Scott pulls from a wide variety of musical material on here; “TWIN” is a mournful trumpet melody over a driving African rhythm, “The Corner” is avant-funk, “Of a New Cool” is an orchestrated lounge tune with drumnbass rhythms that goes into a post bop jam, and “The Last Chieftain” gets into free rhythms and a screaming trumpet solo. There are many more tracks where Scott more or less makes up some genres of his own, while every tune has a sound and texture that can only be described as ultra-modern.

Scott surrounds himself with a great cast of players on here, with special mention for the flute playing of Elena Pinderhughes, the sax work of Brandon Cook, and some guitar guest spots for Matthew Stevens. Christian’s main asset on here is his compositions, but his trumpet playing is also strong, and he is one of the few modern players who doesn’t aways recall Miles or Freddie Hubbard. It is hard to get a voice of your own on the trumpet anymore.

(post-70s) eclectic fusion movie reviews

MEDESKI MARTIN AND WOOD Fly In A Bottle

Movie · 2011 · (Post-70s) Eclectic Fusion
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js
“Fly in a Bottle” is a documentary that follows Medeski, Martin and Wood while they are on tour developing the music that will become “Radiolarians”, as well as some of the recording sessions for that same album. The music on here is excellent, MM&W have a come a long way over the years. They were always a talented band from the start, but their confidence has grown. The funky tunes are funkier than ever, and the psychedelic jazz-rock tunes are more powerful, imaginative and original. Almost any music fan might enjoy watching their concerts and even some of their recording sessions, but a lot of the rest of this DVD is for hardcore fans only.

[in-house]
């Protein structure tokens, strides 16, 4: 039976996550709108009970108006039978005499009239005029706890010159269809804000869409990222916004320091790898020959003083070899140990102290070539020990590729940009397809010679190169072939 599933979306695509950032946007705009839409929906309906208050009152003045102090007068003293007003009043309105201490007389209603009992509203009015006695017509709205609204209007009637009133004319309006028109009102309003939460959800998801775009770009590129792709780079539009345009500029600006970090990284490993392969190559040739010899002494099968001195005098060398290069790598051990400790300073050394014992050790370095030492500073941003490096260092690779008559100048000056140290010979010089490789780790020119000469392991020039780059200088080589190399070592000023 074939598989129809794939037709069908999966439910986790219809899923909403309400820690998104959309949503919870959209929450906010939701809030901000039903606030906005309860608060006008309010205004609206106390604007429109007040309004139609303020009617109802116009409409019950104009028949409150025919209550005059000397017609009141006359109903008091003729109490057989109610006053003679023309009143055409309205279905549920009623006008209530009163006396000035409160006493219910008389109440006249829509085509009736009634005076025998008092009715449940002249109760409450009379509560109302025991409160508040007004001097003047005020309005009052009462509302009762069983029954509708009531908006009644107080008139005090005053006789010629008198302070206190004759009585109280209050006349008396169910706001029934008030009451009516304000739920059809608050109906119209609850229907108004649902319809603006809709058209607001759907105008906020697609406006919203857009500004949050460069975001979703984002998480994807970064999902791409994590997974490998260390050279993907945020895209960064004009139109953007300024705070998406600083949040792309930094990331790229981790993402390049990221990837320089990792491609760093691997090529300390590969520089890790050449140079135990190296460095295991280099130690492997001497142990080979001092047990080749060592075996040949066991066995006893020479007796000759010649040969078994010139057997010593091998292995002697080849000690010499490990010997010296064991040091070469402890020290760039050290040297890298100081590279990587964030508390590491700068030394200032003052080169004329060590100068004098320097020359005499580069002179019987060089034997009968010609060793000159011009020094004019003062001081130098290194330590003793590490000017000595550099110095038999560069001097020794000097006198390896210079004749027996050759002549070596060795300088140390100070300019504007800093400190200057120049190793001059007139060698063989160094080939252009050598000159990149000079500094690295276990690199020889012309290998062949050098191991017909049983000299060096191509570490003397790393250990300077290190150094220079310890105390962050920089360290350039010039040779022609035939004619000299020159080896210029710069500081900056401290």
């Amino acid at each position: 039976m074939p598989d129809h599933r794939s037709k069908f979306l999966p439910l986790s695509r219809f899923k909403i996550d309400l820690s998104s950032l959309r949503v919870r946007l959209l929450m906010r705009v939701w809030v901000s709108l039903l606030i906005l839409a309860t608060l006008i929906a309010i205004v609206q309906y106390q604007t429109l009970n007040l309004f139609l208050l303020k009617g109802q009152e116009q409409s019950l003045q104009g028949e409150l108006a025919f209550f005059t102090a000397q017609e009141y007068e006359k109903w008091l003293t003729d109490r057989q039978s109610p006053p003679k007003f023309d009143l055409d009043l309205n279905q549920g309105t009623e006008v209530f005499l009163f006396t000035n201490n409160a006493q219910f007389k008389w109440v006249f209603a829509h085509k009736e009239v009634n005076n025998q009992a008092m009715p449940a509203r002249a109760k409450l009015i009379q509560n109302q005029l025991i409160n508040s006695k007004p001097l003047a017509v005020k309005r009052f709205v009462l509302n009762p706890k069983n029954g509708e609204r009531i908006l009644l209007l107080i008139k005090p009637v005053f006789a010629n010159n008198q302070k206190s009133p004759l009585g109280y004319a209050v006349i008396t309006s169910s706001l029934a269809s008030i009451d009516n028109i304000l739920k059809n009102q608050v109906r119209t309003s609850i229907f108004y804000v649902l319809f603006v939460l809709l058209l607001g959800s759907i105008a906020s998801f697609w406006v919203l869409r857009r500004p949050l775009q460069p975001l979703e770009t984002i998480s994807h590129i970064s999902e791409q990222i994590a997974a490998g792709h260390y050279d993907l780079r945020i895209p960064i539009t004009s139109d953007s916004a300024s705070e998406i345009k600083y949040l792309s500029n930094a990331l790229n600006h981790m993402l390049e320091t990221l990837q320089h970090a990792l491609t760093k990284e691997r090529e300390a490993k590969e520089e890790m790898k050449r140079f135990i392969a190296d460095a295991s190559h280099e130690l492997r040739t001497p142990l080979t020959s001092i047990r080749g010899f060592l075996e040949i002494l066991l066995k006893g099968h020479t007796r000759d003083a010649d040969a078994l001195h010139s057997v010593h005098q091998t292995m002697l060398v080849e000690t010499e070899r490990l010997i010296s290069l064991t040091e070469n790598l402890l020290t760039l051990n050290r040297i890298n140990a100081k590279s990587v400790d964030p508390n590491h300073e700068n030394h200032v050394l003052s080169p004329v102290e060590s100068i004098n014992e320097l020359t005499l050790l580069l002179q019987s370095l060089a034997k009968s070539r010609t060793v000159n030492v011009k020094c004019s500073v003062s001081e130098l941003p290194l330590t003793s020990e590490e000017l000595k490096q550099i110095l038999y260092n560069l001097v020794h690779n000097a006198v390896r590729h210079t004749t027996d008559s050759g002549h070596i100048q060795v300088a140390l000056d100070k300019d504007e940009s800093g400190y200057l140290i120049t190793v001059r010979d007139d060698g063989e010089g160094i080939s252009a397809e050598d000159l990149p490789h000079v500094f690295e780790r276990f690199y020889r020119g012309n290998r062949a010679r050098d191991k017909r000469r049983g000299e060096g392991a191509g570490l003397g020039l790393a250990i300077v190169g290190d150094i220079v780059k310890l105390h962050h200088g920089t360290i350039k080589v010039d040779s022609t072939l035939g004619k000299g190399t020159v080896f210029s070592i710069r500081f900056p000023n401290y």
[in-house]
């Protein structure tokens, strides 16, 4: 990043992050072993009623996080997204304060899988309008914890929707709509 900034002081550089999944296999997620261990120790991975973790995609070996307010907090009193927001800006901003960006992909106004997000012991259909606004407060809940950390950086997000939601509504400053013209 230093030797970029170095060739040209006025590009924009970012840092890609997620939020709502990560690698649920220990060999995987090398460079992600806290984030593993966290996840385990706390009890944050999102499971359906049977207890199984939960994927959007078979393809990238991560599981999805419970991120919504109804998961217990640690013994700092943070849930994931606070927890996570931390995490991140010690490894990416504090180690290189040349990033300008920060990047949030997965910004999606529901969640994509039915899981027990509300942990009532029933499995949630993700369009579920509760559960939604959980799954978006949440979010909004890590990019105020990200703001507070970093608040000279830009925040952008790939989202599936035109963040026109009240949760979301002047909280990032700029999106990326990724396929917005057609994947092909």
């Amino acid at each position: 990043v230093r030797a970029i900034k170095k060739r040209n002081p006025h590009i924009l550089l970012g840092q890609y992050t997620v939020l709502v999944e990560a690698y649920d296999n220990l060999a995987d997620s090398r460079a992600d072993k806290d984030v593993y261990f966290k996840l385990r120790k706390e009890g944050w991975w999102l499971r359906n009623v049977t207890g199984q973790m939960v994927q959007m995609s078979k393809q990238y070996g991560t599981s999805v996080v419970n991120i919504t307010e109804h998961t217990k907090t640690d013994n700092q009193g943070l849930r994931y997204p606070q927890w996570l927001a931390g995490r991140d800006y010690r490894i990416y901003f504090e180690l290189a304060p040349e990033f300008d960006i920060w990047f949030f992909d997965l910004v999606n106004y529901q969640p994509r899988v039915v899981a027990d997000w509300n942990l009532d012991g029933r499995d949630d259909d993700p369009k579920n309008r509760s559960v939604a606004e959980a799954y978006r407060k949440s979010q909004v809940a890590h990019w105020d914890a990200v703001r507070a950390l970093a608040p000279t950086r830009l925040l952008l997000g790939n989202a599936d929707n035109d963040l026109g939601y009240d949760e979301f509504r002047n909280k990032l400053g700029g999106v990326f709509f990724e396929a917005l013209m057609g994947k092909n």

Along with the footage of MM&W playing music, you also get a lot of footage of them on tour visiting ecological tourist spots and talking, hanging out etc, which is where I think a lot of non-fans will probably start losing interest. They seem like nice sincere guys, but they aren’t particularly entertaining or charismatic, which is often the case with nice sincere guys. There are also some artsy short videos that follow the main feature, some more entertaining than others. Fans of MM&W may want to pick this up, it’s a well-made video and the music is excellent, but non-fans may find this lacking in substance in places.